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Where to Find Data for Your Storytelling Content

 

Would you like to take your content marketing to the next level?

Using data in your content marketing is what will help.

As the name suggests, data-driven storytelling is creating stories based on data.

Why Use Data for Storytelling?

There are two heavily interconnected reasons here:

  • Data makes stories more trustworthy
  • Storytelling makes data easier to understand and relate to.

In short, that’s the perfect match right there: Data helps influence how people perceive a topic. Stories are how we help numbers make sense.

A story helps marketers communicate complex ideas and accelerate the decision-making process for decision makers.

Data makes stories share-worthy and link-worthy.

With all of that in mind, data-driven storytelling can help boost the performance of many of your current marketing tactics:

  • Link building (just about any form of data is known to attract links, especially if it’s packages as a story)
  • Viral marketing (data told as a story drives people to uncover theories and concepts they’ve never thought of previously, so they are likely to share it around)
  • Sales (thanks to its ability to simplify and hence accelerate the decision making process)

How to Create a Good Data-Driven Story

There are three key factors that make a good story:

  • It needs to be relevant
  • It needs to use good visuals
  • It needs to be clear and relatable

Now, add data to that equation. 

As it sounds pretty vague, let’s look at one perfect example of all of that done absolutely ingeniously. Meet the “Examining Inequality” report from Bill & Melinda Gates Foundation. The report examines how people are actually born unequal, visualizing how for someone born in a poor country getting to a healthy, quality life requires overcoming “hurdle after hurdle after hurdle.”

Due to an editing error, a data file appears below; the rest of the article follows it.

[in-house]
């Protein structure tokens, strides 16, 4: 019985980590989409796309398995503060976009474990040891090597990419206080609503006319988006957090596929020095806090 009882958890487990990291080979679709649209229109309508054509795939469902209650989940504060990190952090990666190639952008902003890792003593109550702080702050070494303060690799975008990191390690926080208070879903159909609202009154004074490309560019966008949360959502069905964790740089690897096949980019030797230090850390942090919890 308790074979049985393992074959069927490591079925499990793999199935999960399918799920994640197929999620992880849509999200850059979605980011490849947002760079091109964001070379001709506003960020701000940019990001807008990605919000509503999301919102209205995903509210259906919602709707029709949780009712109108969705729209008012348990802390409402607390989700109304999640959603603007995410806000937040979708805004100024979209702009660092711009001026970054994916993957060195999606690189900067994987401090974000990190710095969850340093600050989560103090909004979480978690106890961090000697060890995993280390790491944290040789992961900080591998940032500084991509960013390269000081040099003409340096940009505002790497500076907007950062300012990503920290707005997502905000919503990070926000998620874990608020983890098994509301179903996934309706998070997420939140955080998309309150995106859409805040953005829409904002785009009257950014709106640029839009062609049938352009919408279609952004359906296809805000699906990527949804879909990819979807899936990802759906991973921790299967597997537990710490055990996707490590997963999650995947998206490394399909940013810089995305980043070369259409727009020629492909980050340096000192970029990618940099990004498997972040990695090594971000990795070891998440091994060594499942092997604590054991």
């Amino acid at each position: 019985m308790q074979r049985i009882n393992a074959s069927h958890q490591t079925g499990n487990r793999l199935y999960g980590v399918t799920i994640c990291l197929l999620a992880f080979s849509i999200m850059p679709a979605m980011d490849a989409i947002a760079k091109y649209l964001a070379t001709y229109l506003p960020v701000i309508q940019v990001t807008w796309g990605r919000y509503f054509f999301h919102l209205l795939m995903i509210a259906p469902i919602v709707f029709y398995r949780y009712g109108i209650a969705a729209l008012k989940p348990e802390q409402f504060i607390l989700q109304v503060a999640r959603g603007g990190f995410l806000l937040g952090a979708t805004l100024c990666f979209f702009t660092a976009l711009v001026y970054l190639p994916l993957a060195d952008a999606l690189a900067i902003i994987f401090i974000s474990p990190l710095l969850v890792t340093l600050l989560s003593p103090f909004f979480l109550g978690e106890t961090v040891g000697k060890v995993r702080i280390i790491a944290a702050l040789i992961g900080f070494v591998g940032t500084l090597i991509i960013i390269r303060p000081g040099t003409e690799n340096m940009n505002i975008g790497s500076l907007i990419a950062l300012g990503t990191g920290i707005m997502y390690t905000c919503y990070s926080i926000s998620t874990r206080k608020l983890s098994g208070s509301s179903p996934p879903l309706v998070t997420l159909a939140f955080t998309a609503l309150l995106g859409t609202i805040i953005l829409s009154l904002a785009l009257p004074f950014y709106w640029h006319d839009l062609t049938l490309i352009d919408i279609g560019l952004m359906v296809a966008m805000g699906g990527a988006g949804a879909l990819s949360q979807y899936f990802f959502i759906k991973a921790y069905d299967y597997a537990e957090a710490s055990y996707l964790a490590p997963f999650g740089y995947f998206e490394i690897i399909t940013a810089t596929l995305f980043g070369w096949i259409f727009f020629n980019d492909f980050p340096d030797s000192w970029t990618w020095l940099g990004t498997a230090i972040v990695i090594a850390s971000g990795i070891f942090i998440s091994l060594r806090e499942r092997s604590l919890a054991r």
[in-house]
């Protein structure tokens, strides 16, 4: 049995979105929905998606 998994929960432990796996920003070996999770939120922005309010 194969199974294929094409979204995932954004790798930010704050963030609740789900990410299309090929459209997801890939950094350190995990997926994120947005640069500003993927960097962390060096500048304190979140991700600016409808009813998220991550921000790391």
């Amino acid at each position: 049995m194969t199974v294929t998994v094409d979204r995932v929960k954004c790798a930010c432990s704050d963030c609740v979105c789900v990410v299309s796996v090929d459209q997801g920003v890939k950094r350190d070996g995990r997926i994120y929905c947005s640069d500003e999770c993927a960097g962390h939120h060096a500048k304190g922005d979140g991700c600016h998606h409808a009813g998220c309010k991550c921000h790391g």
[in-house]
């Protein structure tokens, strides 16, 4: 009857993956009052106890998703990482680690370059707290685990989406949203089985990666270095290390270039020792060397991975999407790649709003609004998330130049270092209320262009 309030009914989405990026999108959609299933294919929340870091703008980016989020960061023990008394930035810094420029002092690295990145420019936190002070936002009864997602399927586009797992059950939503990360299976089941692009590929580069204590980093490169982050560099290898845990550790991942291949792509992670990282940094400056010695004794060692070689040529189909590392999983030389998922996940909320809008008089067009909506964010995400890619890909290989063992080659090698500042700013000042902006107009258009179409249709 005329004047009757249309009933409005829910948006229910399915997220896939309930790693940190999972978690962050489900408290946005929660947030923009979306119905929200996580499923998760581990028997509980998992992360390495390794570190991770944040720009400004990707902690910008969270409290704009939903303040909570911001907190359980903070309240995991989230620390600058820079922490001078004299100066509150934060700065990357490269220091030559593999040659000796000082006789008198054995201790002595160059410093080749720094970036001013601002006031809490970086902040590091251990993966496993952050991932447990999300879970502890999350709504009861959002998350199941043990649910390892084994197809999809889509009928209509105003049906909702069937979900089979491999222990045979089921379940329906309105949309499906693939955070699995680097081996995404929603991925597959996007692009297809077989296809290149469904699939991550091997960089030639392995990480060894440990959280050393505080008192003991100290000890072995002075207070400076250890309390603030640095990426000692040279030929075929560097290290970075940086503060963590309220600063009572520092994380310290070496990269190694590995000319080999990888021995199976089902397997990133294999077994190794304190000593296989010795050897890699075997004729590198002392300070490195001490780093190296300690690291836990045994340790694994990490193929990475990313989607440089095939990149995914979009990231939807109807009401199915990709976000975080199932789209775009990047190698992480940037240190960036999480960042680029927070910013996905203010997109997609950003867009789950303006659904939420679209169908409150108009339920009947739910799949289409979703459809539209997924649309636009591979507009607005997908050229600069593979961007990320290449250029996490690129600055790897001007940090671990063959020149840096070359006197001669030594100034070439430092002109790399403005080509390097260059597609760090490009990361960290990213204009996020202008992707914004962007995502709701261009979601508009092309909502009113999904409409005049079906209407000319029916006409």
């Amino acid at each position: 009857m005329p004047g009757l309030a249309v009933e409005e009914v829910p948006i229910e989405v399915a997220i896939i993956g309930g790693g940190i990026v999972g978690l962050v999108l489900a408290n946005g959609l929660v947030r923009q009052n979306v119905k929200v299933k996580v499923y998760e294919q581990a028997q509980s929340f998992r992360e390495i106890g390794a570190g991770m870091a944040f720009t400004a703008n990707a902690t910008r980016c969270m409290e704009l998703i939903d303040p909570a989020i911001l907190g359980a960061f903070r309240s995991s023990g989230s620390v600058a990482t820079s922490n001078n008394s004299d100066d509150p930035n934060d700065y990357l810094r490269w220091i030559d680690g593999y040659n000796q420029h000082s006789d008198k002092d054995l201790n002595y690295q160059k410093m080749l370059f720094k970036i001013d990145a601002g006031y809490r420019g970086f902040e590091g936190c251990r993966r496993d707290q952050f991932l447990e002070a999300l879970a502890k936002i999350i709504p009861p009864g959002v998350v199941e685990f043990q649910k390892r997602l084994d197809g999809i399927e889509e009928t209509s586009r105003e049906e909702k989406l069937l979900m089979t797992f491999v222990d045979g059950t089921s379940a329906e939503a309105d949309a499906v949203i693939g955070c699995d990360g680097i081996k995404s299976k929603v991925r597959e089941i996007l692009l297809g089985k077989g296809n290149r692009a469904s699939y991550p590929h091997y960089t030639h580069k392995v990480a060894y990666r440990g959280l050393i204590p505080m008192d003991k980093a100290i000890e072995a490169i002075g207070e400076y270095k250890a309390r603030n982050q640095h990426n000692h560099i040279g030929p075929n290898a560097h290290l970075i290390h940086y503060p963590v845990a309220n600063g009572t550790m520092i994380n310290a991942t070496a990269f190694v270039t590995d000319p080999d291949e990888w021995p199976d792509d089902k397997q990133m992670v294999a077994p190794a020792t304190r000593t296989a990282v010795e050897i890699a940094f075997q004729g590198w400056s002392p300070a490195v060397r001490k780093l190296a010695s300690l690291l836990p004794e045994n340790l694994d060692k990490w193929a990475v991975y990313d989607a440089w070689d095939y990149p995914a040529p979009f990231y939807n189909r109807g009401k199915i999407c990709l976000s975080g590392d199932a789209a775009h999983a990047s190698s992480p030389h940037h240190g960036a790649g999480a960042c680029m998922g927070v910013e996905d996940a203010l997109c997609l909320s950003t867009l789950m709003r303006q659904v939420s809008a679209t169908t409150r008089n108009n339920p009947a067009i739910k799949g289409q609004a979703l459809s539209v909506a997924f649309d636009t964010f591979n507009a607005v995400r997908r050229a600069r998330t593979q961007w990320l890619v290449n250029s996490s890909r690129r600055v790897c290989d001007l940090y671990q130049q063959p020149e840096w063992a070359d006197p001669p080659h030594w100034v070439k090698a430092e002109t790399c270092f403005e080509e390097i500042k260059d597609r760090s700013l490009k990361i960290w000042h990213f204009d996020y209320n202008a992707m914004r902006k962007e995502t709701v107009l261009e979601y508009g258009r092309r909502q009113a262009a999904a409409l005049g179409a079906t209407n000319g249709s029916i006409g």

Examining Inequality

The report uses publicly available data to tell a story of a girl born in the Sahel, one of the poorest regions in the world, and how it takes it longer for her to achieve what people in the United States may take for granted.

The trick is, we all knew that already but the way this story is built makes it eye-opening. By the time we are done reading and looking at the visuals, we are saying to ourselves, “This shouldn’t be like this!”

The report closes with another convincing part: How the foundation is making a difference (and how you can help as well).

drive action with data

This is another set of data that makes a perfect conclusion and drives action.

That’s exactly the goal of data-driven storytelling: Data brings up points to base your story on, and then data provides solutions to drive action from the readers. This particular story accomplishes everything, from driving conversions (donations) to attracting links and shares.

Data-driven stories can be text-based and visual (or both as the above example). They can be based on public and private data (or both as, again, the above example).

Let’s see if we can learn create stories using data:

Use Public Data to Tell Stories

There is a ton of data available publicly. Some tools are free, some of them are paid, but there’s a variety. Let’s look at the three main tools:

Google